- Director / Research Professor+47 99796020
This project examines the relations between the individual and the state in Russia, from the viewpoint of individuals and non-governmental organizations (NGOs).
Through a series of qualitative in-depth interviews with ordinary people, as well as NGO representatives in Murmansk Oblast, the Republic of Karelia and St Petersburg, project participants investigate citizens' views on the Russian state, their experience with it and strategies towards it, particularly in the fields of education, health and welfare. They further explore how Russians employ civil society in their interaction with the state, e.g. through labour unions.
The hypothesis is that there is a counterpart at the individual level to the duality at the system level between a 'normative state' of rule of law and an 'administrative regime' of informal relations. Whereas the 'normative state' rests on, and incorporates, the idea of 'citizens' exercising 'svoboda' (the Western, rational and 'responsible' freedom), the 'administrative regime' is all about intra-elite loyalties and squabbles, reducing ordinary people to mere 'subjects' left to their own devices in the struggle to have their 'volya' (the Russian, 'irrational' freedom unrestricted).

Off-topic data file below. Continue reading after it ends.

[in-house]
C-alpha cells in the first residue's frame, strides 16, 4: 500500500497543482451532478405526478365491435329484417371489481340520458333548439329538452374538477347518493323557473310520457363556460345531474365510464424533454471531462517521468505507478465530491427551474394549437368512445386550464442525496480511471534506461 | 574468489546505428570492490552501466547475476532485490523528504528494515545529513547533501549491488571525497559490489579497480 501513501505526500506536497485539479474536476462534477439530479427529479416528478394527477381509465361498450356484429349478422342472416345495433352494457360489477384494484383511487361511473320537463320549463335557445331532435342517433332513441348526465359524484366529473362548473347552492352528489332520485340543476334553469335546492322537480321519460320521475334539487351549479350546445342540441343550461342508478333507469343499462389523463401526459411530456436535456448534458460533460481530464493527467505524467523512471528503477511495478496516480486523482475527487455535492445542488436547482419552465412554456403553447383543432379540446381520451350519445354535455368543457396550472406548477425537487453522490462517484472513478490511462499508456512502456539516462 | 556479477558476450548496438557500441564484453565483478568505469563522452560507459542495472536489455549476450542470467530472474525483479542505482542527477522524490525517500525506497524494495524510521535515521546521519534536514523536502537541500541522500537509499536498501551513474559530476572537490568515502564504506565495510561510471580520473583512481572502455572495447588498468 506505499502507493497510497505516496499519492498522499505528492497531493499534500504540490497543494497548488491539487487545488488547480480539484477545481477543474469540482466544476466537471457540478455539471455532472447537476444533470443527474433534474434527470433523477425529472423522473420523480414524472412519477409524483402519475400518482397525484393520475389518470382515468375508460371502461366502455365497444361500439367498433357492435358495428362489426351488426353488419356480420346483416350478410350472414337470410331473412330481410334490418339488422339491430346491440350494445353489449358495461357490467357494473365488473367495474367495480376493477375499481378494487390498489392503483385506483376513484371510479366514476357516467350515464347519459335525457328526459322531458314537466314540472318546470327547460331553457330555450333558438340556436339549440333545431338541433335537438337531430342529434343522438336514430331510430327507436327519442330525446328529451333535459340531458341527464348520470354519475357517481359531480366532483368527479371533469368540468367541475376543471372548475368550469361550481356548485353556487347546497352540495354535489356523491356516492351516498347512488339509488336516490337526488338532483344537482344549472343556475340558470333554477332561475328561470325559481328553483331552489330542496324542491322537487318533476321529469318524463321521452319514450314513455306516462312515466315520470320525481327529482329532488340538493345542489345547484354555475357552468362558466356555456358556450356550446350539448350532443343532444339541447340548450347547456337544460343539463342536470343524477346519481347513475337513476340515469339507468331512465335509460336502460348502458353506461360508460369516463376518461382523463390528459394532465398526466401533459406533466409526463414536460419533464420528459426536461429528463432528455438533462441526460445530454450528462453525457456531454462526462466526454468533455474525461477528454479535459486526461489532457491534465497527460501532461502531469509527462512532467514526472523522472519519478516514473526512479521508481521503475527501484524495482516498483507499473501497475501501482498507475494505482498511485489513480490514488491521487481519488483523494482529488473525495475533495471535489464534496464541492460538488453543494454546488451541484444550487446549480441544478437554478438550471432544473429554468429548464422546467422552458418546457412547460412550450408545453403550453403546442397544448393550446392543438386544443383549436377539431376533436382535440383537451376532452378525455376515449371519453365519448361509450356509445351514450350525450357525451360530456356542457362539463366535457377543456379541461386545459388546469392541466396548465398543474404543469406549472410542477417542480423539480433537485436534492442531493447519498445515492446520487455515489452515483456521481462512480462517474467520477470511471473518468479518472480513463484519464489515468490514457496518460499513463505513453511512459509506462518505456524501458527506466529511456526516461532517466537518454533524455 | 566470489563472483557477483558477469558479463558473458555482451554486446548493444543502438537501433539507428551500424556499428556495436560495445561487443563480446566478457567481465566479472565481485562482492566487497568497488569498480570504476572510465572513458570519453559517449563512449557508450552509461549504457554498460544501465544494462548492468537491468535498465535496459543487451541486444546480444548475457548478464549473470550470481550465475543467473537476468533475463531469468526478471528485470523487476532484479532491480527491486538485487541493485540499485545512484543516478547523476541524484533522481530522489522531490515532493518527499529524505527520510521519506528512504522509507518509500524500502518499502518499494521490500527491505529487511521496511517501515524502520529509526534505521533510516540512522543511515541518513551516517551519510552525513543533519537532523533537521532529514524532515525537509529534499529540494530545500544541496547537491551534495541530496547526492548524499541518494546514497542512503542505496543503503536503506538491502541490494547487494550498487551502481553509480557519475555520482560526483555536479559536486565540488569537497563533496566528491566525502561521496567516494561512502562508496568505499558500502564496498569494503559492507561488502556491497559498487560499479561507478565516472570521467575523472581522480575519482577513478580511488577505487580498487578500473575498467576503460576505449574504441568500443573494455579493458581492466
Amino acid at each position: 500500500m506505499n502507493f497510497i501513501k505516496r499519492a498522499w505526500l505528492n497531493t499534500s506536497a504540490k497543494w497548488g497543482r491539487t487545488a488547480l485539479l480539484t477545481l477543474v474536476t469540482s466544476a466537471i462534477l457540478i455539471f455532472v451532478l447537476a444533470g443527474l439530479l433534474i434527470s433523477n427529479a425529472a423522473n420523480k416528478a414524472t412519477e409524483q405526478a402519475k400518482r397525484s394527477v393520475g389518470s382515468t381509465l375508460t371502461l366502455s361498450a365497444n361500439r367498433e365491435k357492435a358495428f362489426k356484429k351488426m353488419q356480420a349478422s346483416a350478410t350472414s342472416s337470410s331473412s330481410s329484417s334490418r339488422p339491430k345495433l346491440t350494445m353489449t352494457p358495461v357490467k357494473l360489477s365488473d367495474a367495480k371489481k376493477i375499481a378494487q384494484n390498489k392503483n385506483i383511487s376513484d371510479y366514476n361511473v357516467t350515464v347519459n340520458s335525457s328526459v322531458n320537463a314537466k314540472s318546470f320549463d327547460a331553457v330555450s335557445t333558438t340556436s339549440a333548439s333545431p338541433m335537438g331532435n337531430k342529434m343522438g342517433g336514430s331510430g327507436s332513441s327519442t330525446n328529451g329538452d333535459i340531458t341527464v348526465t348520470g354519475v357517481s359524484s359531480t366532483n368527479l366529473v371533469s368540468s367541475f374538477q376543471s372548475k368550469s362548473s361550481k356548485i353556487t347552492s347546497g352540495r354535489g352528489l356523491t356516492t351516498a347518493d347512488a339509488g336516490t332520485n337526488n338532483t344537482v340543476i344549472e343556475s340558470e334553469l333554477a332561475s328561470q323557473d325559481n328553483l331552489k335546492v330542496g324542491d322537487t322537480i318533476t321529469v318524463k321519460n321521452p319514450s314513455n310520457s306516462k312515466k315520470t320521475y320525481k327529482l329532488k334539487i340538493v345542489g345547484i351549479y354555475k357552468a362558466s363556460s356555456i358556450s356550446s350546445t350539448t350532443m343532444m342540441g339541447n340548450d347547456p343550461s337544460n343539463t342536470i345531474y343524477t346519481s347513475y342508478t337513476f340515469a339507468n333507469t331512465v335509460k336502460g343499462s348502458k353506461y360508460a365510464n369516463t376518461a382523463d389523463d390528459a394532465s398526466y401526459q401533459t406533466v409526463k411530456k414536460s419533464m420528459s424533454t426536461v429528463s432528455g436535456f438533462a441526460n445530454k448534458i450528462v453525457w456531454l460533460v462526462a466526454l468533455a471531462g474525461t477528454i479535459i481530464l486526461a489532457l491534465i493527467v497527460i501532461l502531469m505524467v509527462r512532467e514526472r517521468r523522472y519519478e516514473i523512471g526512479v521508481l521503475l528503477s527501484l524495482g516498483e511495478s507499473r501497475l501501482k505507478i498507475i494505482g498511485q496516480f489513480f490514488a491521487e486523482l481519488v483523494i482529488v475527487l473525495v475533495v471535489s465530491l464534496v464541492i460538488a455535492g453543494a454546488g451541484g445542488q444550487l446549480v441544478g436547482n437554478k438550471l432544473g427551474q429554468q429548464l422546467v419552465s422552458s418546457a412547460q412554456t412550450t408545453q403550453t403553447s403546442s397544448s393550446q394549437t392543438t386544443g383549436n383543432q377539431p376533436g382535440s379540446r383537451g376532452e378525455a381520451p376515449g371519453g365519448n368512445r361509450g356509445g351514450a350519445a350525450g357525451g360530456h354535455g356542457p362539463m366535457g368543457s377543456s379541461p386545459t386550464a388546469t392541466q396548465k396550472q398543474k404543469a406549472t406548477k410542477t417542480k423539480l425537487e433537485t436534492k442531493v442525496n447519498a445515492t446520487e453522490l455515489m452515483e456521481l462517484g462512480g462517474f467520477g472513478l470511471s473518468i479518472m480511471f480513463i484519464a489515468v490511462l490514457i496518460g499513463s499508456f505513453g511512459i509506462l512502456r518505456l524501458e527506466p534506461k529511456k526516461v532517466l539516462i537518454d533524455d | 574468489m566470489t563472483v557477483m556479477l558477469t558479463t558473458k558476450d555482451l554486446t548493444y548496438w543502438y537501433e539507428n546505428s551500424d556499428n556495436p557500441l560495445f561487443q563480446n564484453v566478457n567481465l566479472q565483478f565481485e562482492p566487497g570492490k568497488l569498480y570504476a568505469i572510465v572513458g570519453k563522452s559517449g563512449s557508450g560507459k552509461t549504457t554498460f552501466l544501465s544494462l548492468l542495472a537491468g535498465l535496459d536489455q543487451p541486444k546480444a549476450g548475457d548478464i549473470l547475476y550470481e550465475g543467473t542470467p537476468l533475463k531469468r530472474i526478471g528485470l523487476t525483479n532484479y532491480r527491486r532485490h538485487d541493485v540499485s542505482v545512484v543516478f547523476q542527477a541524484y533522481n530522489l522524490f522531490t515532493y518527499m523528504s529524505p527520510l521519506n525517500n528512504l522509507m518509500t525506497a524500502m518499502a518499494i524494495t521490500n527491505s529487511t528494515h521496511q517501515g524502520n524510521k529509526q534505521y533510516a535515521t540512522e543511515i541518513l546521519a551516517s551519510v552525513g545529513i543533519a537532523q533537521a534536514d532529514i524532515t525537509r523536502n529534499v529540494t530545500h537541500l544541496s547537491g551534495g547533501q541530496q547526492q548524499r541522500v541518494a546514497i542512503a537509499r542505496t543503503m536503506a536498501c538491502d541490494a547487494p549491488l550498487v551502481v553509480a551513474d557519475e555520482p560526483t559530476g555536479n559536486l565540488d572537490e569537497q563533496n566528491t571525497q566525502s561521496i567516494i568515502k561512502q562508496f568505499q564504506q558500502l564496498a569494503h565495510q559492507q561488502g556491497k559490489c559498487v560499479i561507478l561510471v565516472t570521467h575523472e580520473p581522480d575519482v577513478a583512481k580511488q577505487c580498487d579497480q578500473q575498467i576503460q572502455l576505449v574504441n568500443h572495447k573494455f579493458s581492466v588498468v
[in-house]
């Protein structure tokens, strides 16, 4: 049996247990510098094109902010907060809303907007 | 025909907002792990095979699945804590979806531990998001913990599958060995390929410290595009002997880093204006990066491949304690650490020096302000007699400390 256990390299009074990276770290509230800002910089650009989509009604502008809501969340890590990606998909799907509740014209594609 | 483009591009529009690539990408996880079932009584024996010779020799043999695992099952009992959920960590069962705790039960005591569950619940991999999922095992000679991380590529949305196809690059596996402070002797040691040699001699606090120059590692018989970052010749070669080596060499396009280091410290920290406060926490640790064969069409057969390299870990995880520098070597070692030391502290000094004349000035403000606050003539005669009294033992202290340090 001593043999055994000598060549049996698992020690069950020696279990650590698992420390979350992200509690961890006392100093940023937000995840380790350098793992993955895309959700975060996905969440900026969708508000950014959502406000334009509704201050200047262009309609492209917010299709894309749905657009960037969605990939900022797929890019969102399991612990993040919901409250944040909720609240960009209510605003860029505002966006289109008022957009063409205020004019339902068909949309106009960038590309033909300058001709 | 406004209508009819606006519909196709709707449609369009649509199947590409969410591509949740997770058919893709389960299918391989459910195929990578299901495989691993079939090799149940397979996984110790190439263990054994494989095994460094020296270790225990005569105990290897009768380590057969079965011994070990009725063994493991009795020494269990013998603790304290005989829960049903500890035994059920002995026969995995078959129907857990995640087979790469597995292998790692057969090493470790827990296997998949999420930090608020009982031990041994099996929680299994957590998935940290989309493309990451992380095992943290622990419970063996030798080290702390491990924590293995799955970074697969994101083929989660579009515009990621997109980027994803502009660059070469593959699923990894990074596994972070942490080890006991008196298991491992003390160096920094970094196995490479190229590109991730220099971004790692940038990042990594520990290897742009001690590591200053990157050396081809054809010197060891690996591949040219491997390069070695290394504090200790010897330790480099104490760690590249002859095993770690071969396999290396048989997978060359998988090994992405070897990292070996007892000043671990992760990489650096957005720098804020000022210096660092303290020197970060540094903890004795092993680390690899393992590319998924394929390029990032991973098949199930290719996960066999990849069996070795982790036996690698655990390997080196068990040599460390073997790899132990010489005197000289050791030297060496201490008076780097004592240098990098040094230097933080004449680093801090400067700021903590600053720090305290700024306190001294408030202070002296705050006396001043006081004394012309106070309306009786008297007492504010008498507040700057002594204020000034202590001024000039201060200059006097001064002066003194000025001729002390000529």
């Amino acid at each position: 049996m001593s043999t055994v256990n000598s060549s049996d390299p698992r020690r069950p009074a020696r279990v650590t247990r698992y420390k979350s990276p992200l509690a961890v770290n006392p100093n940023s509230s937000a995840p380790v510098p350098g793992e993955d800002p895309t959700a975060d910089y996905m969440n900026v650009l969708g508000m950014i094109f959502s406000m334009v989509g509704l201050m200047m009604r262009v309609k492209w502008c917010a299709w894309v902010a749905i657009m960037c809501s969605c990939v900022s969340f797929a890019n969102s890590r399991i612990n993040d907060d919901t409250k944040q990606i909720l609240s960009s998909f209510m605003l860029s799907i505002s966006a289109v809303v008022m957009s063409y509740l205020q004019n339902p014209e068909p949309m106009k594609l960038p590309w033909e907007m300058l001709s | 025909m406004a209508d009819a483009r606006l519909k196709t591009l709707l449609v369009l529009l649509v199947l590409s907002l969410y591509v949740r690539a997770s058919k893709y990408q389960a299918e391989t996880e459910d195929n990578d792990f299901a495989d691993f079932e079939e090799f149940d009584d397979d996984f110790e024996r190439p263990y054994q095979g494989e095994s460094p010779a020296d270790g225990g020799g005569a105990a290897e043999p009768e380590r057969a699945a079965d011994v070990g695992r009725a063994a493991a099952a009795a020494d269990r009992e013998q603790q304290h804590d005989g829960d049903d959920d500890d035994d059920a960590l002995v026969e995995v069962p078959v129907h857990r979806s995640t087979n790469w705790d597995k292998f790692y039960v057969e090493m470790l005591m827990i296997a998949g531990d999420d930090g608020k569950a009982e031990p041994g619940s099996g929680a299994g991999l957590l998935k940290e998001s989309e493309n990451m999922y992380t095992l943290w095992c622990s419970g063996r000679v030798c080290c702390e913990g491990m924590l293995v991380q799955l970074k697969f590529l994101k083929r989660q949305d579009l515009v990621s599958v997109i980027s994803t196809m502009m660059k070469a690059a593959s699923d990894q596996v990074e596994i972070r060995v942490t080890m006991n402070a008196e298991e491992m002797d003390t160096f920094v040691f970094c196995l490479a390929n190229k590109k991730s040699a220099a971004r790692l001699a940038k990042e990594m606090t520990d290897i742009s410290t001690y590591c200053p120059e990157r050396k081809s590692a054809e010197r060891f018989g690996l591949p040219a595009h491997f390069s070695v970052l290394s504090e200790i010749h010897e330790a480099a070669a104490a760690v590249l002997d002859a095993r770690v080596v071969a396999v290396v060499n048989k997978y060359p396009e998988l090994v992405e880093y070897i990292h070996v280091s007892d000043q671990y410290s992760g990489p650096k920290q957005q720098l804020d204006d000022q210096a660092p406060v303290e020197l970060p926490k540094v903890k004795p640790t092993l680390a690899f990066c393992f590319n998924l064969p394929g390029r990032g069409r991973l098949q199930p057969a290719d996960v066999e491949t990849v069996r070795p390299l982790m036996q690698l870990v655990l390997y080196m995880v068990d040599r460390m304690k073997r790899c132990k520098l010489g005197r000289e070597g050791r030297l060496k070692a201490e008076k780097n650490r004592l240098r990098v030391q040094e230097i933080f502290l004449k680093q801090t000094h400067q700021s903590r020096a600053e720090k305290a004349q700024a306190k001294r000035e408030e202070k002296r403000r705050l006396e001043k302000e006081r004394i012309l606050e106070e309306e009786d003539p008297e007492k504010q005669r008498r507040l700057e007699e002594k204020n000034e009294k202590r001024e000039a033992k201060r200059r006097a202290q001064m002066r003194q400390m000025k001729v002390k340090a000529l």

How do ordinary Russians handle their encounters with the state, individually and through civil society? Do they approach it as the 'normative state' or the 'administrative regime'? Are they 'citizens' or 'subjects'? To what extent do they experience freedom, as either 'svoboda' or 'volya'? In which situations do they typically resort to informal relations? Which images of Russia are invoked in these encounters? And what does all this tell us about the prospects for good governance in Russia? As a basis for the interview investigation, overviews of the formal rights that citizens and NGOs enjoy in Russian legislation will be provided.
Project period: 2014-2016
- Research Council of Norway (NORRUSS Programme)